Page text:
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Points Of Order

Volume 294: debated on Wednesday 21 May 1997

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3.31 pm

On a point of order, Madam Speaker. [Interruption.]

Will hon. Members please leave quickly and quietly? We have business to do.

Have you had any requests for a statement on the saving of Bart's—if it is true, I welcome it—which has so far emerged in briefings to Back Benchers, among whom, I cheerfully remark, the local Member of Parliament has not been included? That seems as unsatisfactory a method of instructing Parliament on the issue as the original written answer about the closure. Until we have the opportunity to cross-examine Ministers, we cannot break out the champagne.

I am not aware of any statement or comment on the issue that the right hon. Gentleman mentioned. His point of order gives me an opportunity, for which I am grateful, early in the life of the Government to remind those on the Treasury Bench that any statement on a change of policy should be made first to the House, not outside and not to Back Benchers. The House needs to know first of any change of policy and I hope that those on the Treasury Bench take my words to heart and inform any Ministers concerned.

On a point of order, Madam Speaker. In the interests of advancing the Chamber into the civilised world, may I suggest that you think seriously about changing the rules so that hon. Members can read questions if they wish? When hon. Members were asked to speak without reading pieces of paper, it may have been a way to demonstrate their public school upbringing, but they now have the ability to read and should be allowed to read questions without being barracked by other hon. Members in the Chamber.

That is not a point of order for me. If the hon. Gentleman wishes our procedures to be changed, the Select Committee on Procedure will soon be established and he can refer the matter to it.

On a point of order, Madam Speaker. Are you aware that at 8 o'clock this morning Liberal Democrat Members attempted to put in more prayer cards than there were hon. Members from that party present? I am sure that you will wish to deprecate that. Will you make it clear to Liberal Democrats, and to any other hon. Members in the Chamber who do not know, that prayer cards can be put in only by the hon. Member involved and not by anyone else?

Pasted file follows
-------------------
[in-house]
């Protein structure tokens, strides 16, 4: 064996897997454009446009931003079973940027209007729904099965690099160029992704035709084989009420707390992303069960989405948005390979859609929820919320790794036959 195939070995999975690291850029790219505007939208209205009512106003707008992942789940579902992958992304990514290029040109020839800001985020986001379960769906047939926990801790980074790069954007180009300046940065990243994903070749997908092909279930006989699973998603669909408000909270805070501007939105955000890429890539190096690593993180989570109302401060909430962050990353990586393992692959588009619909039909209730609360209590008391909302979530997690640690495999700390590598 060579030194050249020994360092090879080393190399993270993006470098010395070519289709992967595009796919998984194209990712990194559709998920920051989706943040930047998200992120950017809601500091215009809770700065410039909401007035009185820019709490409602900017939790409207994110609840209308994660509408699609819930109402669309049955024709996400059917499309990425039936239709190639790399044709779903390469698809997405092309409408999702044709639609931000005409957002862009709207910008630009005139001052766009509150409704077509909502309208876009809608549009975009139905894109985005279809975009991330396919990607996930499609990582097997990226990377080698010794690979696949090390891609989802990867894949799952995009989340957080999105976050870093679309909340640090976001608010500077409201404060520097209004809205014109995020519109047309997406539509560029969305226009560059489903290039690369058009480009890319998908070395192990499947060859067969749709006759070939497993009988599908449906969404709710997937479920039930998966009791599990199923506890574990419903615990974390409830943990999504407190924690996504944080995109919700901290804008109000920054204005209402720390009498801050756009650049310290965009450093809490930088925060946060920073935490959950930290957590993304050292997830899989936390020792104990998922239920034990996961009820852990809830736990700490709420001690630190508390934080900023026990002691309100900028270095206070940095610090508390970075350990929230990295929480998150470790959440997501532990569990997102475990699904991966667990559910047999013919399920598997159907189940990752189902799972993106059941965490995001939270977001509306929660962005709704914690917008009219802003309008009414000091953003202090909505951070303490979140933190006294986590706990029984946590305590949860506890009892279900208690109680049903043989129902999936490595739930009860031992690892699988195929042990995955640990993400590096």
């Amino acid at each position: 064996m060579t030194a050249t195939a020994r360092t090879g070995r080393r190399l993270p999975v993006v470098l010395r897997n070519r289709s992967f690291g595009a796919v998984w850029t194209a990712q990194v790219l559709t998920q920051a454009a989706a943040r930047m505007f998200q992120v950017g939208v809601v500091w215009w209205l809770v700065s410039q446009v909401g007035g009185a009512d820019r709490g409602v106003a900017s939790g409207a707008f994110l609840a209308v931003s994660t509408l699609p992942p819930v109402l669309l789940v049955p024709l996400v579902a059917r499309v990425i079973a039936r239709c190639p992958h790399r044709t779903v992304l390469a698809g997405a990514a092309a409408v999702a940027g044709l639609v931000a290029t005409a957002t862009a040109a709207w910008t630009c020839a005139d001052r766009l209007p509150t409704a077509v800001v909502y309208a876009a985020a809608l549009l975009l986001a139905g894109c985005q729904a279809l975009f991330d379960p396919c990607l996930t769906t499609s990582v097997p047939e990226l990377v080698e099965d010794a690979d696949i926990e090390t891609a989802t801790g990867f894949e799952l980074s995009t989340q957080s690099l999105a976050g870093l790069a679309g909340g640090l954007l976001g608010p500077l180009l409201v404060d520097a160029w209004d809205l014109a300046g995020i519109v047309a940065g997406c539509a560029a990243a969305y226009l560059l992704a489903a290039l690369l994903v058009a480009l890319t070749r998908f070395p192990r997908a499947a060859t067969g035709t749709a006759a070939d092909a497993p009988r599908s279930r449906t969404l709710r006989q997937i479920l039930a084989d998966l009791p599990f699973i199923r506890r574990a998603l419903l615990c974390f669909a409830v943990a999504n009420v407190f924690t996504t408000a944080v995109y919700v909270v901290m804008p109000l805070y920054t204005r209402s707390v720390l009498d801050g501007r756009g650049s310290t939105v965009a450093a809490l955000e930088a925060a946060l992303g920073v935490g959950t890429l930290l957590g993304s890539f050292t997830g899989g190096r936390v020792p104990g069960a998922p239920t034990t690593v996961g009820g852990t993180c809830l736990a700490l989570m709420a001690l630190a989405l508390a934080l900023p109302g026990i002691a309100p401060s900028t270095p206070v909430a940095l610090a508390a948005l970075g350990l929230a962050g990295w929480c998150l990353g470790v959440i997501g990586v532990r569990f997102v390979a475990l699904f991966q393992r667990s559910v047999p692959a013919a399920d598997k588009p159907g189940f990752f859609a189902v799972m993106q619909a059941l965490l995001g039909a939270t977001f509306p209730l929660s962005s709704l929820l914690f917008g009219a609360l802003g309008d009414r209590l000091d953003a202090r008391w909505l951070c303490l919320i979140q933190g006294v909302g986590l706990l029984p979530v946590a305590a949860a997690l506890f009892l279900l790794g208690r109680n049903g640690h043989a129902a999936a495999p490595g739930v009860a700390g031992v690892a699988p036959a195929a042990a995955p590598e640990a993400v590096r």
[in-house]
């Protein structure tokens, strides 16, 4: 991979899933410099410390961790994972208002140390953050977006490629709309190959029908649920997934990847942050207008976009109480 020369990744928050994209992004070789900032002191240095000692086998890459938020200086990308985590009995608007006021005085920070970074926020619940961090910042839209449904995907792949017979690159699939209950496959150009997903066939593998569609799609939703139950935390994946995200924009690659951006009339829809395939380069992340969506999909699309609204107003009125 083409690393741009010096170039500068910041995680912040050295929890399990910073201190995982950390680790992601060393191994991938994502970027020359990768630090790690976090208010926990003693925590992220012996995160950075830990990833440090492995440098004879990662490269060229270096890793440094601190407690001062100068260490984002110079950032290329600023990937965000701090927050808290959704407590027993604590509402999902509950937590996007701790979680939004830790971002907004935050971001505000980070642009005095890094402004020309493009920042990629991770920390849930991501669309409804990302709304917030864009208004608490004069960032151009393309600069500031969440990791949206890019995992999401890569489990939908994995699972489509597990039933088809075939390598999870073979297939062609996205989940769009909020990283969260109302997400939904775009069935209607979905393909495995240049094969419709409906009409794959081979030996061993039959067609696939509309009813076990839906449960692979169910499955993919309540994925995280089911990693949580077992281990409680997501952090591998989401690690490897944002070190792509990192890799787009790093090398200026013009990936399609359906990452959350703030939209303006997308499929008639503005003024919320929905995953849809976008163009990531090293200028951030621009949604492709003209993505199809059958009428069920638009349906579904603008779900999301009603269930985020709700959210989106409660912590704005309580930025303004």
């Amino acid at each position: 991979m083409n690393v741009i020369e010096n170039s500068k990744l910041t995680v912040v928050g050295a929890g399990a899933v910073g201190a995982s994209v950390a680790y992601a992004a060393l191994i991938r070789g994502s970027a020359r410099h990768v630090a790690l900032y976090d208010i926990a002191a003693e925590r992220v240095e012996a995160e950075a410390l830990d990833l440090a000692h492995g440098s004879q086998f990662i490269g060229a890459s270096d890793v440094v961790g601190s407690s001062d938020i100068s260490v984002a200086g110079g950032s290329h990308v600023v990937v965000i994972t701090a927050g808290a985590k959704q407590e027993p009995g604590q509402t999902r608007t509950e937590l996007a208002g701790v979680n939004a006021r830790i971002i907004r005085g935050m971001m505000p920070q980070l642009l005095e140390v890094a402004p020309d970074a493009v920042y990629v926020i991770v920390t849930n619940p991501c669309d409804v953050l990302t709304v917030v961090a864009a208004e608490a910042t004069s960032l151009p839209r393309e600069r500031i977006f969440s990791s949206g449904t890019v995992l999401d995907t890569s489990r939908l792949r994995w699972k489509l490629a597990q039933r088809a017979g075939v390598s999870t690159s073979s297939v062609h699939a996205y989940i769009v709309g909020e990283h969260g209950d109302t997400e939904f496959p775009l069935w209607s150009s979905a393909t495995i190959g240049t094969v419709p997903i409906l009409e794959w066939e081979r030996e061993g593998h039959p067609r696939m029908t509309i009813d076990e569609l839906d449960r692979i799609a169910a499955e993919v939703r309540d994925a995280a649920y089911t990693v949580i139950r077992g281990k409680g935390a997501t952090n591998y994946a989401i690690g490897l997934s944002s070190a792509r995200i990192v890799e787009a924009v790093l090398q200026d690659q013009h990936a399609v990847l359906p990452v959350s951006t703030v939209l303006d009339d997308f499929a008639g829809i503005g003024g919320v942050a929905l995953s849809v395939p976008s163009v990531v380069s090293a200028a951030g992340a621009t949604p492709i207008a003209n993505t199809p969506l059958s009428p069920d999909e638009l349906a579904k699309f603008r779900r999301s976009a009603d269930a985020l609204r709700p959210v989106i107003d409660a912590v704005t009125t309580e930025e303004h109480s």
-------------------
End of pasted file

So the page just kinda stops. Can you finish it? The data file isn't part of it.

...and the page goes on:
The right hon. Gentleman is right to remind the House, especially new Members, that prayer cards can be put in only by the Member concerned. Members must be present in person to do so. I certainly deprecate the use of other Members to put prayer cards in place.

On a point of order, Madam Speaker. A moment ago, you made a welcome statement about the rights of Back Benchers and the need for policy announcements to be made in the House. May I ask you to go further? Yesterday, an important announcement about policy change in relation to the Bank of England and the City of London was made, but no briefing papers about the statement were available in the Vote Office. Should not that be put right?

Briefing papers and documentation in the Vote Office have always been a question for the Minister concerned, not for the Speaker. I am concerned to ensure that when statements are made, they are made in the House, and not outside—but, as I said, documentation is the responsibility of the Minister concerned.

On a point of order, Madam Speaker. Two minutes ago you will have heard the hon. Member for Falkirk, East (Mr. Connarty) make a derogatory remark about people with a public school education. Do you not agree that it is a usual courtesy of the House to give notice of such remarks? The hon. Gentleman might have advised the Prime Minister before he made that point.

The hon. Member for Falkirk, East (Mr. Connarty) would have had writer's cramp this morning if he had tried to write to all hon. Members with a public school education, so we need not worry about that question.

On a point of order, Madam Speaker. Before I came into the Chamber for the debate, or rather, for Question Time, ready for the debate on the referendums, I asked the Vote Office for the papers from the Government about what would actually be set up by the referendums—that is, the Scottish Parliament and the Welsh Assembly. I was told that there was none. Was that an oversight by the Vote Office, or have the Government really not given us any information about what we are to discuss in relation to the referendums?

All that we have to deal with today is the usual question of the Bill before us. No doubt the hon. Gentleman has had it for some time, has thoroughly digested it and is ready to speak on it when I call him.

Just a moment. This is getting to be like a jack-in-the-box, with everyone bobbing up and down. Who is next?

Order. We do not take further points of order. I have dealt with that matter, and we shall now deal with the Bill. There are no further points of order once the Speaker has responded.